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Thoughts from June 2017

a tale of two Lizos

We talk to loads of people on Twitter. There’s Kyle who seems to really like Grand Theft Auto, there’s Mark who turns into Wayne from Wayne’s World, there’s Heidi who once sent us a load of delicious brownies in a wooden box her boyfriend made, and there’s Not Lizo.

Not Lizo’s twitter account used to be @not_LizoMzimba helping to distinguish them from the ex-host of Newsround, Lizo Mzimba. So, to make sure we didn’t get the two of them confused, we referred to @not_LizoMzimba simply as ‘Not Lizo’. It was a good system. It worked. We didn’t mix them up once.

Not Lizo recently changed their Twitter name to ConfusedSpoons but we carried on calling them Not Lizo, just in case we forgot who they are (and who they aren’t). It’s a good job we did because the other day, when we were talking to Not Lizo, the real Lizo Mzimba somehow came across the conversation.

It’s just like Inception but instead of going into people’s dreams to steal something it’s more like us getting genuinely a bit starstruck by someone a lot of us grew up watching on TV.

Of course, the question now is who’s the real Lizo Mzimba? Is it the one with the verified Twitter account or was it Not Lizo all along? Is this whole conversation an elaborate set-up? If so, for what end? We’re onto you, Lizos. Whatever you’re planning, we’ll stop it.

 

fruit fishing in Costa Rica

A few weeks back, Mario and Easton from our Fruit Team travelled over to sunny Costa Rica in search of the best tasting bananas, oranges and pineapples to crush into our drinks.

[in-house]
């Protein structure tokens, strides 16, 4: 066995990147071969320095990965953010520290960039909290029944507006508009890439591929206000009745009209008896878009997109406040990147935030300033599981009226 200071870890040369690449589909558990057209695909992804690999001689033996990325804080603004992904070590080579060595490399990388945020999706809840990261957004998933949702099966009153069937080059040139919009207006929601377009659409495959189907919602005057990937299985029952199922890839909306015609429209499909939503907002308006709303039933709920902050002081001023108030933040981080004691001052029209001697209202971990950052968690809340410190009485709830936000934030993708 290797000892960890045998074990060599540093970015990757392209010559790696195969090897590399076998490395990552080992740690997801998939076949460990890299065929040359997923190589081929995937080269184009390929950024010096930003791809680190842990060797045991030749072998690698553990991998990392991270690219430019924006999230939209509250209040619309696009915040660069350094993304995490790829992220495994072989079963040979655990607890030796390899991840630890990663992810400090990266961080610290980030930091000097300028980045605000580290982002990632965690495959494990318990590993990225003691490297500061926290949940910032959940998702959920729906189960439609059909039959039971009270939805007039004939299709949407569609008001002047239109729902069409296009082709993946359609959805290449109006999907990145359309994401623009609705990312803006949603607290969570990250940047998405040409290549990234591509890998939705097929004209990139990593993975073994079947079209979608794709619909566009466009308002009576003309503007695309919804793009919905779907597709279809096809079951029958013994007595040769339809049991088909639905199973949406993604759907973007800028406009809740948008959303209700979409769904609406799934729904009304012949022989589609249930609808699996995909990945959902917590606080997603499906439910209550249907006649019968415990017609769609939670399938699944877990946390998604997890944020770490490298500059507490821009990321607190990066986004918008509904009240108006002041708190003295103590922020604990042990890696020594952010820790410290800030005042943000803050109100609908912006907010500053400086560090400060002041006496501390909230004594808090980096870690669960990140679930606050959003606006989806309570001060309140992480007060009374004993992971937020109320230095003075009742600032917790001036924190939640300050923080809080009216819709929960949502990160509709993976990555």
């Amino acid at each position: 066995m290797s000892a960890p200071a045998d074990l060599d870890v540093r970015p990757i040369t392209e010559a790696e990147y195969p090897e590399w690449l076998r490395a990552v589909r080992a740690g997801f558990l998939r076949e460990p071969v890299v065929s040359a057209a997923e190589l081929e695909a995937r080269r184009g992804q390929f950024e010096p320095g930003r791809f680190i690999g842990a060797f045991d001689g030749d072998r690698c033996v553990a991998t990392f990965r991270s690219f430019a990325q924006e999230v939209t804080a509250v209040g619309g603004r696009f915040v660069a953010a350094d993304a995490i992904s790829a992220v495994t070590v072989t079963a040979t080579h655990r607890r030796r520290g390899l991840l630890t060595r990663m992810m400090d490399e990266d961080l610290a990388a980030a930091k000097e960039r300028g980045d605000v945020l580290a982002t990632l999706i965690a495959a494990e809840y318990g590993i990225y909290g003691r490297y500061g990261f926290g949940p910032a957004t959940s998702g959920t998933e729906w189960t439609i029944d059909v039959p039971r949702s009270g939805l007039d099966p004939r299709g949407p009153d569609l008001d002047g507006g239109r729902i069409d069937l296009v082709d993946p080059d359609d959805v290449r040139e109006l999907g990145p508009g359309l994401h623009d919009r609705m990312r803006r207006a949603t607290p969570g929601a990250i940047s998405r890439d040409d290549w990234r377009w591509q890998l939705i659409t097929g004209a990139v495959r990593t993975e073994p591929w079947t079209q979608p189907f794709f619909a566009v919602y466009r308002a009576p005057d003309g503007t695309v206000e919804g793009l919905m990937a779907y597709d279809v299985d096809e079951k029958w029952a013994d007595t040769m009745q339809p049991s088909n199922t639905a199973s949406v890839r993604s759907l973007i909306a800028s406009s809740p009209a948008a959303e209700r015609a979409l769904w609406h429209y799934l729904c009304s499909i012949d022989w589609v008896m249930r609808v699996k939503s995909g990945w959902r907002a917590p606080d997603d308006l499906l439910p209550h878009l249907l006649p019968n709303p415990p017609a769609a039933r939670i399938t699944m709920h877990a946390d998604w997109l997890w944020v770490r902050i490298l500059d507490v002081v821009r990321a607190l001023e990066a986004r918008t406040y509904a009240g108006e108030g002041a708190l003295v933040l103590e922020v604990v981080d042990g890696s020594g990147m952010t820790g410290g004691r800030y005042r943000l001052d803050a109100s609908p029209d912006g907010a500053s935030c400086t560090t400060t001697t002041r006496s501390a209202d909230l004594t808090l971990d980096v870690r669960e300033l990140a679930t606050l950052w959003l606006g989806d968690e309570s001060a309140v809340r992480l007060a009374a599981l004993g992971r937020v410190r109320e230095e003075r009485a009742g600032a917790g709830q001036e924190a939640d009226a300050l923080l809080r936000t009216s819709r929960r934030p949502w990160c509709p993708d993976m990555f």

First stop: bananas. Here they are growing upwards on the trees, casually defying gravity.

 

While a lot of plants are happy to sit about in the soil twiddling their thumbs all year, bananas are actually walking plants. In one banana plant there are three generations; the grandmother, who produces the first bunch of tasty bananas, the mother who gives the next bunch and several sons who grow at the bottom, next to the mother. The farmer will choose the son in the best location and the family will rotate every year. They end up walking about forty centimetres, which isn’t quite a marathon winning pace but is still pretty good for a plant.

Mario and Easton didn’t mess about when it came to their own walking either. One of the farms they visited was the size of 3000 football pitches, and contained 412,000 orange trees (we don’t think they managed to see them all).

And, if you thought that was impressive, another farm they stopped at was growing 46,800,000 pineapples at various stages of maturity. That's a lot of pineapples.

 

If you fancy getting your own pineapple population going, you can plant one in the garden by cutting off the crown, removing some of the lower leaves and popping it in the ground. The only downside is you’ll need warm and sunny conditions (good luck), and patience as they take about twelve months to grow.

So, unless you’ve got a spare pineapple sauna lying about and a bit of time to kill before next summer, it’s probably best to leave the growing to us.